A new tattoo is essentially a wound or injury, and just as we elevate sprained ankles or cut fingers to reduce swelling, irritation, and bleeding, you should try to elevate your new tattoo using pillows or rolled-up towels. This is especially important in body parts that have lower circulation such as feet and hands. If it is possible or comfortable for you, consider elevating the tattooed area.

7. Don’t drink or smoke

Smoking constricts your blood vessels and also reduces your circulation; two dangerous things for a healing tattoo. Research has also shown that the tattoos of smokers heal slower than those of non-smokers.

It is also recommended that you drink a glass of water or decaffeinated tea before bed, rather than going for a glass of wine or a beer. Your skin can dehydrate at night and you want to combat that as you are healing. In addition, alcohol can thin your blood which will lower your body’s ability to bring valuable skin regenerating cells to the wounded area.

If you can kick both habits for a week, your new tattoo will be better for it.

8. Follow a thorough aftercare regimen

There is nothing that promotes quick healing (and more comfortable sleeping) than following a careful aftercare regimen that includes:

  • Washing with antibacterial soap, being sure to clear off any weeping plasma, blood, or ink
  • Patting the tattoo dry
  • Allowing the tattoo to weep for three or four days
  • Applying a moisturizer on the tattoo after the weeping stops
  • Keeping your hands off scabs, skin flakes, or the wound

When it comes to sleeping, you should wash directly before bed and directly after you wake up. And when it comes to an aftercare routine, we compiled a list of the Best Tattoo Aftercare Products - Our Favorites Reviewed.

9. Keep wipes nearby

If you wake up during the night and notice something about your tattoo that seems off, such as pieces of hair or fabric remnants stuck to it, or it simply feels tight or uncomfortable because you know you rolled onto it by accident, it helps to have something on your bedside table to do a quick wipe of your tattoo.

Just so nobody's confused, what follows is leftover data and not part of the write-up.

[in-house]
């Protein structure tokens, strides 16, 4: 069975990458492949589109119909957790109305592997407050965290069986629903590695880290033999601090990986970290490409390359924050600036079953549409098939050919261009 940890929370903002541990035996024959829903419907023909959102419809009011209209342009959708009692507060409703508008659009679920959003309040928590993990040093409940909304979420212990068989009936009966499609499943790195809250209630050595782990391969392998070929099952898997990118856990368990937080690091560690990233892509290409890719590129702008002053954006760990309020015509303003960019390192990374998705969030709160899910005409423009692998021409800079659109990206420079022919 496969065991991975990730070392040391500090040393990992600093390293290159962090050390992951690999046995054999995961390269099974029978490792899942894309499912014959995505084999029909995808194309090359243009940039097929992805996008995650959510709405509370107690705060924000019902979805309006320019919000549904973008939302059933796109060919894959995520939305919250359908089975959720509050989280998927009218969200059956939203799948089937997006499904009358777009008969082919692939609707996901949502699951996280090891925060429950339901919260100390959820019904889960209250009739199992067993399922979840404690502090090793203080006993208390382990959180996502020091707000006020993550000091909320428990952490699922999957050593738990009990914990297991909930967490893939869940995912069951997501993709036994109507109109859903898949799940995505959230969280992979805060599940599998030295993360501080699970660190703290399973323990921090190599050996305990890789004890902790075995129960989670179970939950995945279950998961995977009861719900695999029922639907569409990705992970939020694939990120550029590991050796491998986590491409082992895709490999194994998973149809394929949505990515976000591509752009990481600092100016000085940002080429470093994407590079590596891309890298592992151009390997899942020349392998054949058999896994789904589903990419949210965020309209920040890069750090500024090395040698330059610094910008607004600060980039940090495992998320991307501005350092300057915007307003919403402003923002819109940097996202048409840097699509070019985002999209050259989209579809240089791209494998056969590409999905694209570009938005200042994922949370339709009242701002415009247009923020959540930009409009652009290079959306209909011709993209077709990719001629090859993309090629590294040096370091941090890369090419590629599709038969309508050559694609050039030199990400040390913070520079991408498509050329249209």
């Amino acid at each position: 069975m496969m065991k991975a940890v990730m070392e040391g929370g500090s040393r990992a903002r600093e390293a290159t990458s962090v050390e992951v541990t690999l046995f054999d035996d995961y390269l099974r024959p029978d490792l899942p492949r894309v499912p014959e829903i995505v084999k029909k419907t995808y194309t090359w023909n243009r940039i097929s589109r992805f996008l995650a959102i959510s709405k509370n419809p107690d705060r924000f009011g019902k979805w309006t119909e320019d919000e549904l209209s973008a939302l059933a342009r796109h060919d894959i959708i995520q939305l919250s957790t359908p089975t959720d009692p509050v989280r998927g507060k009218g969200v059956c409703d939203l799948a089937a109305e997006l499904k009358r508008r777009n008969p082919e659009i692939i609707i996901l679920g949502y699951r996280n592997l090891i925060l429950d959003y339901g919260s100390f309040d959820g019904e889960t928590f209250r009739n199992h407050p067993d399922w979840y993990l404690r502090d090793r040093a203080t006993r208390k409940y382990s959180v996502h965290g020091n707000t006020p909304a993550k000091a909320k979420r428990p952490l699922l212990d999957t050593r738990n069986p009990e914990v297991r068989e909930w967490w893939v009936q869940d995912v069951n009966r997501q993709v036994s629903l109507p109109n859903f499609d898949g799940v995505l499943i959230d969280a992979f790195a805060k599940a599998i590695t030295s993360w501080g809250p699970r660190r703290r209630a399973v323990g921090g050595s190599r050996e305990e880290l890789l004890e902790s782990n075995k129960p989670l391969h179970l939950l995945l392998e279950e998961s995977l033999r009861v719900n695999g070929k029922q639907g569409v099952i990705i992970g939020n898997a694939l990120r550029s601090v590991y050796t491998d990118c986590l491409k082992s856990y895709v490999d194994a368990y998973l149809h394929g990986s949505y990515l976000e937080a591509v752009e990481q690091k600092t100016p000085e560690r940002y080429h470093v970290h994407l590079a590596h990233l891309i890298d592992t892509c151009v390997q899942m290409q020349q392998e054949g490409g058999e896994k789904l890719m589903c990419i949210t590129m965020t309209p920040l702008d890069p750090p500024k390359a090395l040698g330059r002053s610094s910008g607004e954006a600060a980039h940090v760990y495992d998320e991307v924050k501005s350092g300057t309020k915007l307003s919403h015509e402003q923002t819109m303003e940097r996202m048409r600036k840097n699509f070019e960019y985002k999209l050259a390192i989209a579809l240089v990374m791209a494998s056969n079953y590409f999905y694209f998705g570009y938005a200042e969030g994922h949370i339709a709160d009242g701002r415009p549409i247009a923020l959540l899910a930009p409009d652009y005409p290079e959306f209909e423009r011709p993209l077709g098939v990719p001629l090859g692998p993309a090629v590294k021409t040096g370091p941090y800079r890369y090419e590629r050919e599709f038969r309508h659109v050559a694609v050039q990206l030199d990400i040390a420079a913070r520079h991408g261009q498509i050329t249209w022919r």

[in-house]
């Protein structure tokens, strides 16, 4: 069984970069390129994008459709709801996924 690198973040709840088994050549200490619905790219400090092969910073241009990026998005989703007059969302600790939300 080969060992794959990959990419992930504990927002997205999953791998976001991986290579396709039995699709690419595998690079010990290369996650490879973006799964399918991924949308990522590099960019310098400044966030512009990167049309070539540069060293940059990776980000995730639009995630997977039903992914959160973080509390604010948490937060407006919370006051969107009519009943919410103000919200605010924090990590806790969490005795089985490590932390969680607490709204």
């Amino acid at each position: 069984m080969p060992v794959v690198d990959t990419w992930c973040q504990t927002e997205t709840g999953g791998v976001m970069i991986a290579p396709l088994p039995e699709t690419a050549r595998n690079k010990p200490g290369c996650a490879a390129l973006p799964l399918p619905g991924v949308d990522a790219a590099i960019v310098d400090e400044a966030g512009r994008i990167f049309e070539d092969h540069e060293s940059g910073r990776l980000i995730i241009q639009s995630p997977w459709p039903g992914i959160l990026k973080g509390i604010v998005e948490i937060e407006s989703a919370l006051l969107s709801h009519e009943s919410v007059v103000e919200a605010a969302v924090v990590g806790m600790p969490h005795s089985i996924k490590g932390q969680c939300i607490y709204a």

While you don’t want to over-wash your tattoo or scrub it too often in an anxiety-filled panic, keeping unscented baby wipes or tattoo wipes are a quick way to get rid of irritants you may notice during the night.

10. Keep your room cool

A cooler room temperature of between 65 to 72 degrees Fahrenheit is an optimal sleeping temperature that actually encourages your body to fall asleep faster. It also ensures that you are not excessively sweating during the night, which could irritate your tattoo or cause your clothing to stick to your tattoo.

When Can I Sleep on My Tattoo Again?

After around one week, when your epidermis regrows and begins to form a protective layer over your tattoo, you no longer have to concern yourself with ruined sheets sticking to your tattoo, or the excessive vulnerability of your tattoo to bacteria, dirt, and grime. You should still avoid sleeping on your tattoo if possible to avoid rubbing or pulling at any skin or scabs during the night, but it will definitely become a more comfortable experience.

Our Final Thoughts

While it may be a little difficult to get comfortable sleeping the first few days after a new tattoo, and while you may lose a few bed sheets in the process, it’s absolutely worth taking extra caution to preserve the beauty of your tattoo and to speed up its healing time.

If sleeping on your new tattoo is a concern, you should discuss it with your artist who will be able to give you tips and tricks specific to your tattoo’s placement and your skin’s needs.